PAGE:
Chinese Company To Expand “Bear-Bile” Farms To Harvest The Gall Bladders Of Drugged Bears

The Chinese have long believed that bear gall bladders hold special healing qualities — leading to the worldwide massacre of bears to feed the Chinese traditional medicine market. Now a publicly traded pharmaceutical company, Guizhentang, has introduced “Bear bile farms” where hundreds of bears are held in cramped cages to be harvested for their bile. The horrific practice is carried out on drugged bears with a hypodermic needle.

The Chinese government of course has done nothing to stop this disgusting practice and the company now plans to triple the size of its bear-bile farms. It currently has 400 bears being “milked” of their bile.

What is a positive development is the growing opposition in China. Environmentalists are often arrested in China. Animal rights activists believe that about 20,000 black bears are kept on about 100 bile farms in China.

It is a practice that any government with a modicum of decency and humanity would shutdown. Then there is the Chinese government.

This is not just a problem on the mainland. Years ago, I went to Taiwan as part of a delegation to discuss environmental issues among other subjects. I went to “Snake Alley” to show government officials that it was easy to buy bear, tiger, and other prohibited items. When confronted with the evidence, the minister responded that these remedies actually work — a curious response since they are banned internationally. There remains a cultural hold on many Chinese — including educated Chinese — with these traditional medicines. That is why the opposition in China is so encouraging.

Source: NY Times

52 thoughts on “Chinese Company To Expand “Bear-Bile” Farms To Harvest The Gall Bladders Of Drugged Bears”

  1. I’m currently doing an assignment on the ethics behind bear bile farms. And as far as I’m against the practice, it’s also very easy to see the other side to the argument, which is what more people need to do. Traditional Chinese Medicine is a long standing tradition thousands of years old, and to ask of it to be cut out of Asian culture is unrealistic. Yes the bear bile does have viable medical attributes, and yes there are other alternatives, but this does not mean we can force an end to a deep rooted tradition. They used to just kill the bears on site and remove the gall bladder, which lead to drastic demise of wild populations. So things have *in some respects* improved. But in order to make the situation better on the whole, all sides of the conflict need to be seen and analysed, and not just jump in with straight up confrontation to the practice. Only really realised this after writing my assignment on it and taking a good hard look at the situation.
    It is very interesting and I’ll try my best to find some viable solutions to the issue 😉

  2. Heartbreaking to hear the mother fought lose from her vest to try to comfort her baby when they were trying to prep it for surgery without anesthetic hearing its agonizing cries went over to it and licked the tears off its face to try to comfort it then strangeled it so it wouldn’t have to suffer anymore then she killed herself by bashing her head against the wall. Does anyone in China and Vietnam have compassion and a heart. I cried for hours imagining the horrific screams from the baby and what the mother did. Anyone doing this to a living creature is evil to the core and absolutely heartless.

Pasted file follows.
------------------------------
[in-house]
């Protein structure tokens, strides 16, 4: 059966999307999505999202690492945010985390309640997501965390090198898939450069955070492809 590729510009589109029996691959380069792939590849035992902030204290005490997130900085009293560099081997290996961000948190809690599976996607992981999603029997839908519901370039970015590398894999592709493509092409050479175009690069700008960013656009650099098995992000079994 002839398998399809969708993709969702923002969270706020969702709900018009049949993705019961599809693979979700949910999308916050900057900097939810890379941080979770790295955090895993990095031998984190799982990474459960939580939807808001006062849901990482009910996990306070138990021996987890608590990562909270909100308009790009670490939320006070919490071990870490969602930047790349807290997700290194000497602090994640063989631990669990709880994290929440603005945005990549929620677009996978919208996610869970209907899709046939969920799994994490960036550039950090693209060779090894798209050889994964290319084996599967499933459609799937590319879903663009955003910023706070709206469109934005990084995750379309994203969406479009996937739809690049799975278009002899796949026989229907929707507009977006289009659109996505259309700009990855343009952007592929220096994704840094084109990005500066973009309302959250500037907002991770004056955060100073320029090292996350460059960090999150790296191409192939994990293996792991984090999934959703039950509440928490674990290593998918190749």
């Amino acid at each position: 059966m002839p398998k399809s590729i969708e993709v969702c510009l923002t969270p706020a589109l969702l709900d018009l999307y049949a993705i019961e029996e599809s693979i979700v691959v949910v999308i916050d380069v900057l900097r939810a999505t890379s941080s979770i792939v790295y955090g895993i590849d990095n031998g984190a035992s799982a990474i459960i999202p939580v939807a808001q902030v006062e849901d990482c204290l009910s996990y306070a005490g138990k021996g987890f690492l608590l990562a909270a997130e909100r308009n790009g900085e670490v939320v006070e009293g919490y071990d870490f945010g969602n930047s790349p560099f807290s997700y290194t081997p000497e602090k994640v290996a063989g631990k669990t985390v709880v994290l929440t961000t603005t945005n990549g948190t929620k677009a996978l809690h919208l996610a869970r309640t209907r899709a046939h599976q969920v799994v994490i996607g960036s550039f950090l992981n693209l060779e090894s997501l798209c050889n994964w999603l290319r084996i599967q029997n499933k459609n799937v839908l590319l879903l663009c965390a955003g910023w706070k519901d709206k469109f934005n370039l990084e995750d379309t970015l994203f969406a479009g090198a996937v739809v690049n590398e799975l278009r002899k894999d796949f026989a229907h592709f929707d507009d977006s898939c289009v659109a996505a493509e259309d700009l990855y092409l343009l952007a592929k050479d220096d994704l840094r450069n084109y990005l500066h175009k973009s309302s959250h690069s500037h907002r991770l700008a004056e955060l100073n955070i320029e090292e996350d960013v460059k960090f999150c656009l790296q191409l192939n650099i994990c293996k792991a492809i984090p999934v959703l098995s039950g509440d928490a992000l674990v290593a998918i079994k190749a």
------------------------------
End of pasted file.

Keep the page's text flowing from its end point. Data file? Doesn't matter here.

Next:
3. The only good side of this is that the bear bile will probably defer other health care for ill people and they will die. Population control along the lines of one child per couple.

  4. Bron,
    You are right about omega 3 in beef.
    The problems with beef are the presence of large amounts of saturated fats.
    And low amounts of unsaturated fats, which olive oil is rich in.
    Start you day with a tablespoon of olive oil or canola oil.
    On crusty bread with a bit of jam if you prefer. Pretend you are in Morocco.
    A touch of garlic salt and you’re in heaven. And guaranteed to keep the girls from kissing you.

  5. MichaelB,

    You are correct, at least in what you say.

    Glad you’re keepin’ an eye on the EPA/DHA versus ALA discussion.
    What are your sources. NIH or commercial?

  6. MM
    Of course they work. We’ve been living on them as long as we’ve been humans. But if the claims are well researched is up to you to check out.
    The book is at my cottage. Can’t find my order for it on Amazon.
    Will get back to you, A quick check shows FFs have become all the rage since last looking 4 years ago.

  7. People who support the use of fish oil as a direct source of EPA and DHA will sometimes cite studies that claim that some groups of people are not able to convert ALA to DHA, at least not very efficiently.

    People who support exclusive use of plant foods tend to point to studies that suggest that humans don’t have a problem converting ALA found in plant foods to EPA and DHA, thereby suggesting that it is not essential to eat animal foods that contain EPA and DHA.

    The Jury is out on this

  8. In inverse order I’ll get back to you’all.

    Unfortunately the form of omega 3 in plant foods are not readily absorbed by humans, particularly the elderly. But I eat walnuts often, and count of salmon, herring, sardines, and mackeral for the rest.

  9. MM:

    Celery lowers blood pressure and grass fed beef is higher or at least as high in Omega 3’s as is salmon or other cold water fish. Food is a drug and you should eat with that in mind. The fresher the better and the more natural the better. I wonder if farmers put minerals on their land in addition to fertilizers or just the minerals required by the plants?

    Atkins, I think, overlooked this fact when he came to the conclusion that beef/meat was good for you. although you do lose weight with low carb diets. Even people who are sedentary can lose weight.

Comments are closed.